Wednesday, 19 September 2007

Eastern Orthodox Theology

Eastern Orthodox Theology Image
The pagan outer court circle I run in Memphis, Tennessee, where I train people to practice the Craft, is often as much of a learning experience for me as it is a teaching experience. This past full moon is certainly no exception. An experiment that has not even launched yet led to a moment of insight, and an understanding of a particularly strong stance I take on my position as priestess and mentor.

I often query the people in my circle about their experience, and am always taking the time to make sure that they feel they are getting sufficient amounts of challenging new material and techniques in my circles, that they are walking away from each and every circle feeling as if they have learned something new, and grown in some way. If that is not the case, I need to know, because otherwise I'd just be providing a silly little show and dance. In this world of insta-witches and paperback priestesses, I have always thought the value of one-on-one training gives so much more depth to one's practice. As one who has benefited from a strong, solid coven training experience, I know the importance of passing that quality of mentoring along.

In my Catholic upbringing, at a young and tender age somewhere in my early teens, I remember observing in the church, "The clergy of this church says they're here to bring you closer to God. However, all everyone here does is follow and do, play along with the rituals at hand, and repeat the motions. I don't see how this is getting anyone closer to God. If these people actually did get you close to God, they'd be out of a job!" That was part of my first schism with organized religion that led me eventually to finding the art, science, and spirituality of witchcraft.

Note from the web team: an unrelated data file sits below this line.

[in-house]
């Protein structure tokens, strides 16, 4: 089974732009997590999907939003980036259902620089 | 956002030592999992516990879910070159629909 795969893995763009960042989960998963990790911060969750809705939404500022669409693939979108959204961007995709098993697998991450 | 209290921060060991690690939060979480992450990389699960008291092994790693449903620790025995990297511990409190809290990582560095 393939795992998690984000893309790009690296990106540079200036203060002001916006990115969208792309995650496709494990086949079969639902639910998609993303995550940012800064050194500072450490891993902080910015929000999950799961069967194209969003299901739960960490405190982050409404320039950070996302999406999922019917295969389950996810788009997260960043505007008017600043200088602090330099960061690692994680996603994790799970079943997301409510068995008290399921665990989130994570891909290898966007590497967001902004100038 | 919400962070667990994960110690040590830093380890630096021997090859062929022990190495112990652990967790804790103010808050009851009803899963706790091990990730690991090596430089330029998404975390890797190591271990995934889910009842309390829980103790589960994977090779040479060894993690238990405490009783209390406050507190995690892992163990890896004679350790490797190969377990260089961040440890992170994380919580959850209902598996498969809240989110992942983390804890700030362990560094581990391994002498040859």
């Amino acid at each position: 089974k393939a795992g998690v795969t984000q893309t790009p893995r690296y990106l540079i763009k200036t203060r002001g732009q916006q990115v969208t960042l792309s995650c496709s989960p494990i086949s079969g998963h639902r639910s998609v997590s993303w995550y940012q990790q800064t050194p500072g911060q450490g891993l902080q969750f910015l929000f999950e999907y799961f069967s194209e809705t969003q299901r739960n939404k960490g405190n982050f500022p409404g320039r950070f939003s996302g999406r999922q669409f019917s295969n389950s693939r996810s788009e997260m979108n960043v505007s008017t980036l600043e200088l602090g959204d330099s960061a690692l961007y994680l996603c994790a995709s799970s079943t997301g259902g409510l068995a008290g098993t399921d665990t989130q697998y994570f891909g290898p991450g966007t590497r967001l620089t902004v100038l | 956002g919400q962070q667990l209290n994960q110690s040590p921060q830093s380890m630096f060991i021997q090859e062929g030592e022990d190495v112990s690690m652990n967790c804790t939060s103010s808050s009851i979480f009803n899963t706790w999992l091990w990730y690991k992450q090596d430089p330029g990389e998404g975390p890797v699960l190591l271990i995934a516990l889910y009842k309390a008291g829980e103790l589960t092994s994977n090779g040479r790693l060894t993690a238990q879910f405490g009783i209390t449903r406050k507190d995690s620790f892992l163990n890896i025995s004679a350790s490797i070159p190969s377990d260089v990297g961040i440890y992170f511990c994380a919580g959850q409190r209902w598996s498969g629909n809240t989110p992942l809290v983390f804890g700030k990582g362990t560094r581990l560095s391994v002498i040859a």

As a result of my realization of the spiritual divisiveness that is brought about by those people who profess to reveal the will of the gods to you, I vowed never to do the same. I would rather see people find their connection with that which is divine than do anything to separate them from it, including handing it out and interpreting for them. When a seeker expects someone else to deliver the will and knowledge of the divine from on high, that seeker may easily, out of laziness or out of the expectations of religion that he or she may have grown up with (this is like it was in the church we grew up in, so the format is familiar and comfortable), not bother to find that closeness herself. If I cater to those kinds of attitudes, then I will have done what I accused the clergy of the church of so many years back.

This brings me back to the seekers in my own circle. We recently decided to meet twice a month, by the new and full moons, instead of our usual once a month meetings. I did some thinking about it, and I decided that the new moons (because new moons, after all, are the best time to start something new) would be "open altar night." We talked of the importance of taking the practice of the Craft and interpreting it in ways that are meaningful to each individual witch. I expressed the importance of innovation, and most importantly, of finding one's own connections to the gods. The full moons would be done in the same way as always, with our ritual that we use every time and have grown to know and love, because while innovation is important, so is having a solid foundation of tradition upon which to build one's castles. A balance of new and old, innovative and traditional, the past and the future helps keep one ever evolving without losing the strength and stability that comes from a deep knowledge of one's roots.